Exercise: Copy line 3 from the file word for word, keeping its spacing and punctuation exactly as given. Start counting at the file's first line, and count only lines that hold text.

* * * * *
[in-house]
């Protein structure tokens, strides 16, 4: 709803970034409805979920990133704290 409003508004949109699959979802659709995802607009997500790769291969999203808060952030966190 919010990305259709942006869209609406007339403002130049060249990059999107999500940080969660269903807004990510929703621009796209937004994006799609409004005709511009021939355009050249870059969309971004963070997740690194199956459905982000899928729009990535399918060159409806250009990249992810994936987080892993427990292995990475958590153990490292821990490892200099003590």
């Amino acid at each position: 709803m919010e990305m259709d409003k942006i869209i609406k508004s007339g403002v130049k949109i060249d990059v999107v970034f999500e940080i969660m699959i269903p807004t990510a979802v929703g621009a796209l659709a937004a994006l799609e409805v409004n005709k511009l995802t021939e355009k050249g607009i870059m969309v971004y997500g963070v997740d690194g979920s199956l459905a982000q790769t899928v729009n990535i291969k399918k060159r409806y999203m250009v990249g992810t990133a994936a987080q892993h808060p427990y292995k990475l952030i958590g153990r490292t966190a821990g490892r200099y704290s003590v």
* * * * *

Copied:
């Amino acid at each position: 709803m919010e990305m259709d409003k942006i869209i609406k508004s007339g403002v130049k949109i060249d990059v999107v970034f999500e940080i969660m699959i269903p807004t990510a979802v929703g621009a796209l659709a937004a994006l799609e409805v409004n005709k511009l995802t021939e355009k050249g607009i870059m969309v971004y997500g963070v997740d690194g979920s199956l459905a982000q790769t899928v729009n990535i291969k399918k060159r409806y999203m250009v990249g992810t990133a994936a987080q892993h808060p427990y292995k990475l952030i958590g153990r490292t966190a821990g490892r200099y704290s003590v």